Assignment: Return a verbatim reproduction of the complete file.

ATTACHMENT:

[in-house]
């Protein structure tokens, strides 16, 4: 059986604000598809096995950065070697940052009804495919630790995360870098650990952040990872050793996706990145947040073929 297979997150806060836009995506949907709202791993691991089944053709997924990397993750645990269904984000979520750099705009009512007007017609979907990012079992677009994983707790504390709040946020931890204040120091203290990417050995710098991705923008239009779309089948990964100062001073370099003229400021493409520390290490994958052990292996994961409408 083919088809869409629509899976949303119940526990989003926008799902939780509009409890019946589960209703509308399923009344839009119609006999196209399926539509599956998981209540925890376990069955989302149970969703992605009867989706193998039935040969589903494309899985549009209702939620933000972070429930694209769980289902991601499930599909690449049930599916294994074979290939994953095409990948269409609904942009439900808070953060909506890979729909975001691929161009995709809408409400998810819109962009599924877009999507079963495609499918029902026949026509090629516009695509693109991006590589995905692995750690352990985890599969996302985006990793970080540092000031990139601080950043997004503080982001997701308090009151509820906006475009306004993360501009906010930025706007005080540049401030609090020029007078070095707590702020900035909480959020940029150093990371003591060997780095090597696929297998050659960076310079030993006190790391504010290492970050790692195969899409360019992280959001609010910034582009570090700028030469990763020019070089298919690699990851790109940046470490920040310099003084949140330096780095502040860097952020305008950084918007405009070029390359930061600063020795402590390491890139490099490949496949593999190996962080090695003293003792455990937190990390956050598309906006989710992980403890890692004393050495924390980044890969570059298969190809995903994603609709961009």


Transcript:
[in-house]
């Protein structure tokens, strides 16, 4: 059986604000598809096995950065070697940052009804495919630790995360870098650990952040990872050793996706990145947040073929 297979997150806060836009995506949907709202791993691991089944053709997924990397993750645990269904984000979520750099705009009512007007017609979907990012079992677009994983707790504390709040946020931890204040120091203290990417050995710098991705923008239009779309089948990964100062001073370099003229400021493409520390290490994958052990292996994961409408 083919088809869409629509899976949303119940526990989003926008799902939780509009409890019946589960209703509308399923009344839009119609006999196209399926539509599956998981209540925890376990069955989302149970969703992605009867989706193998039935040969589903494309899985549009209702939620933000972070429930694209769980289902991601499930599909690449049930599916294994074979290939994953095409990948269409609904942009439900808070953060909506890979729909975001691929161009995709809408409400998810819109962009599924877009999507079963495609499918029902026949026509090629516009695509693109991006590589995905692995750690352990985890599969996302985006990793970080540092000031990139601080950043997004503080982001997701308090009151509820906006475009306004993360501009906010930025706007005080540049401030609090020029007078070095707590702020900035909480959020940029150093990371003591060997780095090597696929297998050659960076310079030993006190790391504010290492970050790692195969899409360019992280959001609010910034582009570090700028030469990763020019070089298919690699990851790109940046470490920040310099003084949140330096780095502040860097952020305008950084918007405009070029390359930061600063020795402590390491890139490099490949496949593999190996962080090695003293003792455990937190990390956050598309906006989710992980403890890692004393050495924390980044890969570059298969190809995903994603609709961009």